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I'm not sure how to word this. I would like to be able to, remotely, lock down my kids' access either for an amount of time, or have lock/unlock control. Basically, I want to lock out an account temporarily until I unlock it remotely.

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up vote 2 down vote accepted

A quick-and-dirty solution would be:

  • ssh into the box
  • change the password of the user your kids log in with ("sudo passwd kiddies")
  • issue "sudo poweroff"
  • tell them to finish their homework before they can use the machine again.

There may be better ways to disable a user account without changing the password, such as

sudo usermod --expiredate 1 kiddies


sudo passwd -l kiddies

and to unlock:

sudo passwd -u kiddies
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I don't mind the CLI SSH way. I was maybe hoping for a web gui type control. I could script that and make it part of my web page. – peck Sep 6 '11 at 2:23
Well, if you run a website on that machine which is accessible from outside then it's just a matter of invoking a few shell commands from there. Alternatively, you can install Webmin/Usermin for a full-scale user management solution, but that might be an overkill. – Sergey Sep 6 '11 at 2:38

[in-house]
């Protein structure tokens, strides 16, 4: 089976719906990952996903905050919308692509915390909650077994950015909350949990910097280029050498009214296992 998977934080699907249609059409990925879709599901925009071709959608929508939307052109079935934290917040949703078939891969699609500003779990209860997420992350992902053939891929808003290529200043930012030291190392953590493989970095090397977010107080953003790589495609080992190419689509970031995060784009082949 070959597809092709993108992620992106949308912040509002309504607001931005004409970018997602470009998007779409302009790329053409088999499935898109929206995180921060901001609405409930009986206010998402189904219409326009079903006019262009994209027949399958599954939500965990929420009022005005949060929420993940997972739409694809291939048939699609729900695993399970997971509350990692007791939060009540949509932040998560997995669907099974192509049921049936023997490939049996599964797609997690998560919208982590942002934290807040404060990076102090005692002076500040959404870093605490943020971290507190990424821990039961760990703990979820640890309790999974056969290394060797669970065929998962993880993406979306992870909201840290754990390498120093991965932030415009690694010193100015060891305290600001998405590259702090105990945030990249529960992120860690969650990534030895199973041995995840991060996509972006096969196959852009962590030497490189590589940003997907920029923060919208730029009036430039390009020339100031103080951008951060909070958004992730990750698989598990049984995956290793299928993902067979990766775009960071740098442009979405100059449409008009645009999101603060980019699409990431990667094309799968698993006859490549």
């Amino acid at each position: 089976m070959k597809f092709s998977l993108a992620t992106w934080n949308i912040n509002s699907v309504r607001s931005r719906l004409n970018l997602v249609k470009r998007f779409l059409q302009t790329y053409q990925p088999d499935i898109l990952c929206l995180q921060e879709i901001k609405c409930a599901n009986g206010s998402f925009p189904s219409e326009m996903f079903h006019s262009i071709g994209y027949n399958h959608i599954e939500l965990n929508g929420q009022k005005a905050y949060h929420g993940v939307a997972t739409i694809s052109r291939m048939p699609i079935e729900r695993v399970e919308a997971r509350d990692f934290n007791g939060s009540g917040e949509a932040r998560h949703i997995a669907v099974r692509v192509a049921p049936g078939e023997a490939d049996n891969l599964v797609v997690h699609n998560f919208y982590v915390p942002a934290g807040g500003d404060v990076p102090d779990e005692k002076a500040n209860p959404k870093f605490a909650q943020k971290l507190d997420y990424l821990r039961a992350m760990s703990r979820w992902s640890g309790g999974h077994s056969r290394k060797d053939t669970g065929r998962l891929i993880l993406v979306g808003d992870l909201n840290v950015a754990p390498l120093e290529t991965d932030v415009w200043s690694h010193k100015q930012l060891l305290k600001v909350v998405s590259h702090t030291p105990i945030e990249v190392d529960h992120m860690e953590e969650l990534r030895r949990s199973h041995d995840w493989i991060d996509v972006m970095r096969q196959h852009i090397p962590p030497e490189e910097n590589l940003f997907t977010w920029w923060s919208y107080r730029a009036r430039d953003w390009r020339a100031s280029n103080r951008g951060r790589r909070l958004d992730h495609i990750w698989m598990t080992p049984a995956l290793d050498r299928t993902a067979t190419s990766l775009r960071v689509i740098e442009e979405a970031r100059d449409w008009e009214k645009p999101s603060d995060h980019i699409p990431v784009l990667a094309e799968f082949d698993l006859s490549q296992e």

No such thing as overkill. I'm going to play around with the scripting. My website is not on that computer but part of the same subnet. Might be a nice open source project. No such thing as big brother when your a Dad. – peck Sep 6 '11 at 2:53
Note that administrative password changes can cause problems with other parts of the system. For example, the keyring is encrypted using the user's password and a PAM module is used to re-encrypt it when the user changes their password. This can't happen when an administrative password change occurs. You can run into similar problems if you use encrypted home directories. – James Henstridge Sep 6 '11 at 4:19

Not sure about doing it remotely, but you could just change the password and change it back when they are allowed to have access again. You could try LogMeIn or Teamviewer.

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You could do it with a root cron job that creates and deletes /etc/nologin

See "man login" for information. It prevents non-root logins.

Of course, when you create /etc/nologin you'll still have to deal with the logged-in users.

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